Social media has become very familiar to legal professionals due to the lawsuits that have arisen out of its use. Whether you are using social media sites like Twitter and Facebook as an individual or as a representative of an organization, it is important to be careful about what you post. Records of statements and postings on these services are stored indefinitely and can be subpoenaed as evidence in court proceedings.

 

Exercising good judgment and etiquette online can dramatically lower and perhaps eliminate the risk of litigation arising from social media use. However, even some seemingly mundane comments and posts can cause legal issues.

 

What are the Legal Ramifications of Social Media?

 

In recent years, young people have been called into court because of comments they made on the internet. Charges have been filed for:

 

·       Threatening behavior, when someone believes the defendant expressed intent to harm him or her.

·       Menacing behavior, which is related to the fear caused by threats and similar behaviors.

·       Harassment, meaning persistent contact with someone who has requested it to be ceased.

·       Grossly offensive comments and outrageous comments regarding sensitive issues.

 

Many people use social media as a public rant space, where they can air their grievances in search of validation from their social network. Take it from legal professionals who know: do your venting in private or in a therapist’s office, not on social media.

 

Companies and organizations expose themselves to litigation risk through social media marketing as well. Copyright, terms of use, and data collection conducted surreptitiously could land a company in court and may end in a huge settlement or judgment.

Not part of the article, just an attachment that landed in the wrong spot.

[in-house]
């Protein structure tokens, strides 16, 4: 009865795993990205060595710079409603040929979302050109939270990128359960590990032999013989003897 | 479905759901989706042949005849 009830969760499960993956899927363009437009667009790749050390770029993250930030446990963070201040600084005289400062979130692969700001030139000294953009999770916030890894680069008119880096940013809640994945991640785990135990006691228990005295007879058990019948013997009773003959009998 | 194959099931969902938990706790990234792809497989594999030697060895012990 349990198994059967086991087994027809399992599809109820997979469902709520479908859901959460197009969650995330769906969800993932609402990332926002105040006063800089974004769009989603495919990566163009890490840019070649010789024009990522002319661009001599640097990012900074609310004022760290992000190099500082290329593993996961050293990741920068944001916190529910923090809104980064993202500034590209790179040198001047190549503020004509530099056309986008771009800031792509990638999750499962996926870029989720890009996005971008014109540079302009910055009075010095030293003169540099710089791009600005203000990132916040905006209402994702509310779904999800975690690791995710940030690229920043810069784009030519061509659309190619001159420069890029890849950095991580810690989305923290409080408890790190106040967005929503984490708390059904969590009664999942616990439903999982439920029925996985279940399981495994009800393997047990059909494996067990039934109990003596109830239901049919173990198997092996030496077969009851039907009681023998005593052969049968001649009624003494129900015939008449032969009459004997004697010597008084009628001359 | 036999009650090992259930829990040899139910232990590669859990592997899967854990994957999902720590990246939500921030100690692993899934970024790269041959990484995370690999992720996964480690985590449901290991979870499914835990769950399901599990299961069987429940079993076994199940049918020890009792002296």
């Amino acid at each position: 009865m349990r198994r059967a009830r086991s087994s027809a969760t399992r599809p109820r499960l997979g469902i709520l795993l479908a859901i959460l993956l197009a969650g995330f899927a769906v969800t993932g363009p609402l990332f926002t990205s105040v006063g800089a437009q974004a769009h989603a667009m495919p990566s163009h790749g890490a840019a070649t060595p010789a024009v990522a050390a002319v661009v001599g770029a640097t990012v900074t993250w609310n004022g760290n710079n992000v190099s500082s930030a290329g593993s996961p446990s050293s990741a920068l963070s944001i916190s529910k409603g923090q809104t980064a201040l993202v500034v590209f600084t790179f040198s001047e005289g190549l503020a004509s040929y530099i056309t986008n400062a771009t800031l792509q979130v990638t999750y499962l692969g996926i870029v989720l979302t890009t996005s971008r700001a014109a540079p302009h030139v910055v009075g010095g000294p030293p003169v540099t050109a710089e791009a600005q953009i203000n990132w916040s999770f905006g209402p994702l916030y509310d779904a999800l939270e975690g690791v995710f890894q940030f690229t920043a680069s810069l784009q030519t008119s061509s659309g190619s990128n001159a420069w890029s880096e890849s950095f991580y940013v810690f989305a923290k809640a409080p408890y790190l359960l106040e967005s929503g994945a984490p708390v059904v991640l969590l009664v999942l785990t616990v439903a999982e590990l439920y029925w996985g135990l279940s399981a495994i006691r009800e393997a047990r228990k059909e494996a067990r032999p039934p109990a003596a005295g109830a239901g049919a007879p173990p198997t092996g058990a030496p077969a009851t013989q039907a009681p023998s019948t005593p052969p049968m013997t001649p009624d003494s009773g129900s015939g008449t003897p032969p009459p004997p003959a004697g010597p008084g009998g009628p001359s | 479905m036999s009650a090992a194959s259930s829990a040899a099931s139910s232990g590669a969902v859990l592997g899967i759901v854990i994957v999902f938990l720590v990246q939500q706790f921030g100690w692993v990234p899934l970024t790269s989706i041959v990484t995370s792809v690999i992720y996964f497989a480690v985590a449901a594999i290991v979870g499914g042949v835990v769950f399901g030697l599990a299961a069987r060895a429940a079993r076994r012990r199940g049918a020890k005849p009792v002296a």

How to Avoid Breaking the Law

 

Avoid using copyrighted images or other media unless licensed for the purpose for which you intend to use it. Google image search offers filters based on the copyright licensing of images. Use these to ensure you never use an image that could get you into hot water.

 

In some cases, using copyrighted material is subject to “fair use,” which is an exception to copyright law meant to allow teachers, artists and others to use materials for non-commercial purposes. However, for-profit companies rarely qualify for this.

 

Social media is a valuable source of the data companies need to make their decisions. However, many regulations in the United States prevent private collection of personal data without express permission. Never collect data without first crafting an iron clad terms of use statement.

 

Most social media sites have terms of use that define the acceptable and unacceptable practices in the above-cited instances. It is important to have a qualified attorney evaluate the terms of use and determine if your content and marketing strategy violate the terms of use at all. In some cases, a terms of use violation can end in a ruinously expensive legal battle. 

 

Get the Best Defense Possible

 

Individuals and organizations are often blindsided by social media related lawsuits. Contact a legal expert who can guide you through the process of impending litigation or assess your current social media presence to determine your risk exposure.